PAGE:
Academic journal article Journal of Educational Multimedia and Hypermedia

Digital Literacy: A Conceptual Framework for Survival Skills in the Digital Era

Academic journal article Journal of Educational Multimedia and Hypermedia

Digital Literacy: A Conceptual Framework for Survival Skills in the Digital Era

Article excerpt

        Digital literacy involves more than the mere ability to use
        software or operate a digital device; it includes a large
        variety of complex cognitive, motor, sociological, and emotional
        skills, which users need in order to function effectively in
        digital environments. The tasks required in this context
        include, for example, "reading" instructions from graphical
        displays in user interfaces; using digital reproduction to
        create new, meaningful materials from existing ones;
        constructing knowledge from a nonlinear, hypertextual
        navigation; evaluating the quality and validity of information;
        and have a mature and realistic understanding of the "rules"
        that prevail in the cyberspace. This newly emerging concept of
        digital literacy may be used as a measure of the quality of
        learners' work in digital environments, and provide scholars and
        developers with a more effective means of communication in
        designing better user-oriented environments. This article
        proposes a holistic, refined conceptual framework for digital
        literacy, which includes photo-visual literacy; reproduction
        literacy; branching literacy; information literacy; and
        socio-emotional literacy.

**********

In light of the rapid and continual development of digital technology, individuals are required to use a growing variety of technical, cognitive, and sociological skills in order to perform tasks and solve problems in digital environments. These skills are referred to in the literature as "digital literacy" (Gilster, 1997; Inoue, Naito, & Koshizuka, 1997; Lenham, 1995; Pool, 1997). Like any fashionable term, "digital literacy" has enjoyed a broad range of uses in the literature, from reference to technical aspects (e.g., Bruce & Peyton, 1999; Davies, Szabo, & Montgomerie, 2002; Swan, Bangert-Drowns, Moore-Cox, & Dugan, 2002), to cognitive, psychological, or sociological meanings (e.g., Gilster, 1997; Papert, 1996; Tapscott, 1998). The indistinct use of the term causes ambiguity, and leads to misunderstandings, misconceptions, and poor communication among researchers and developers involved in the processes of designing and developing learning digital environments (Norton & Wiburg, 1998).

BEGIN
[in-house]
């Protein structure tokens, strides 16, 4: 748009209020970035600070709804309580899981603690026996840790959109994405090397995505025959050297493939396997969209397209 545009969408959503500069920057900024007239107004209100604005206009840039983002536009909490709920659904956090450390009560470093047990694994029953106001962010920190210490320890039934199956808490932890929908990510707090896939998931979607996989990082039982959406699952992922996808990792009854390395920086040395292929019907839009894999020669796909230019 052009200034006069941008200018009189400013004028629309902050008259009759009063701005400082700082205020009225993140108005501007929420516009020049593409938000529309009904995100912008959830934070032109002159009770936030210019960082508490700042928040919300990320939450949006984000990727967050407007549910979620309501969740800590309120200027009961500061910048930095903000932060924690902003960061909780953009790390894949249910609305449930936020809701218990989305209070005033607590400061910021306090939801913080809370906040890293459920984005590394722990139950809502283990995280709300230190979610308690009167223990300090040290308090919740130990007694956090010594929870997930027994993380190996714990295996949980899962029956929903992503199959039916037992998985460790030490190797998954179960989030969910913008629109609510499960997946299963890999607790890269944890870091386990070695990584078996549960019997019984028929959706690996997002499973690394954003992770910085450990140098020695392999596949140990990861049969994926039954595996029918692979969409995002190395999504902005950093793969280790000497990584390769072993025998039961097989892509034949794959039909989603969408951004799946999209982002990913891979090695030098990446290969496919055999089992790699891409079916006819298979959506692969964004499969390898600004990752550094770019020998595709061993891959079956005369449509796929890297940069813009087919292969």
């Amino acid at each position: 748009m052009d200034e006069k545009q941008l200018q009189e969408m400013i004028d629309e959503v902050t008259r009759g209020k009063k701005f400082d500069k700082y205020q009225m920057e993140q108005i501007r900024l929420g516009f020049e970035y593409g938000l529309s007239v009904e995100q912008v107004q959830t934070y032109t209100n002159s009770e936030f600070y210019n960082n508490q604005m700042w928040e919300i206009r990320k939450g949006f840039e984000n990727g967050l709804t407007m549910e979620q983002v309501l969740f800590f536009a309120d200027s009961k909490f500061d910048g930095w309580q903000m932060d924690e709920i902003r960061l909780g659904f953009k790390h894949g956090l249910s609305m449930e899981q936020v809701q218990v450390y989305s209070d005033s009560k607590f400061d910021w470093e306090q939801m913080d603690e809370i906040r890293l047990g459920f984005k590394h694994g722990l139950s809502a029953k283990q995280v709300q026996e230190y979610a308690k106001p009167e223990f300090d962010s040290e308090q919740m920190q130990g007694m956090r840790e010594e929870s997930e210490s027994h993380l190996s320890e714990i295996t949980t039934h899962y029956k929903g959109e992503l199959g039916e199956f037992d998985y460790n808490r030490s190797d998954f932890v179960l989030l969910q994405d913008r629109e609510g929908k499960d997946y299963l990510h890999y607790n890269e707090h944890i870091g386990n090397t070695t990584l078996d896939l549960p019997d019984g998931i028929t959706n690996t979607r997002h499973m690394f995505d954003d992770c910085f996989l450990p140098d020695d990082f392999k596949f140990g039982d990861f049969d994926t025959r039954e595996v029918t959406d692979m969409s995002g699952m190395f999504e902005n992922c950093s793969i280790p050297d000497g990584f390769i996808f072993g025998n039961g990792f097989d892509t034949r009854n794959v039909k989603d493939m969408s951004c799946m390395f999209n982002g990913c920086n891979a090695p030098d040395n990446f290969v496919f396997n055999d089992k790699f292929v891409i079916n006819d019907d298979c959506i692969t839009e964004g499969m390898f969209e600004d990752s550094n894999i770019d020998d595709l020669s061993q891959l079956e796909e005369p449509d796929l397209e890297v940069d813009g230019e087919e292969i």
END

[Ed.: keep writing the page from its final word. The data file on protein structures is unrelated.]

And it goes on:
Development of a more clear-cut conceptual framework may improve the understanding of the skills encompassed by the term "digital literacy," and provide designers of digital environments with more precise guidelines for effective planning of learner-oriented digital work environments (Hamburger, 2002). The present article proposes a new conceptual framework for the concept of digital literacy, incorporating five types of literacy: (a) photovisual literacy; (b) reproduction literacy; (c) information literacy; (d) branching literacy; and (e) socio-emotional literacy. Review of the literature and observation of users at work, as well as many years of experience in planning digital environments for children and adults, in both industry and academia, indicates that these types of digital literacy encompass most of the cognitive skills applied when using digital environments. Accordingly, this conceptual framework may enhance the understanding of how users perform with tasks that require the utilization of different types of digital skills.

The application of the proposed framework among users of digital environments was examined in preliminary empirical research (Eshet, 2002; Eshet-Alkalai & Amichai-Hamburger, 2002). Three groups of participants (10 high-school students, 10 university students, and 10 adults over age 30) were given assignments designed to test their ability to solve problems and perform tasks, each of which required a different type of digital literacy. The results of the research indicated that the conceptual framework contributes considerably to our understanding of how learners work in digital environments. …

Search by... Author
Show... All Results Primary Sources Peer-reviewed

Oops!

An unknown error has occurred. Please click the button below to reload the page. If the problem persists, please try again in a little while.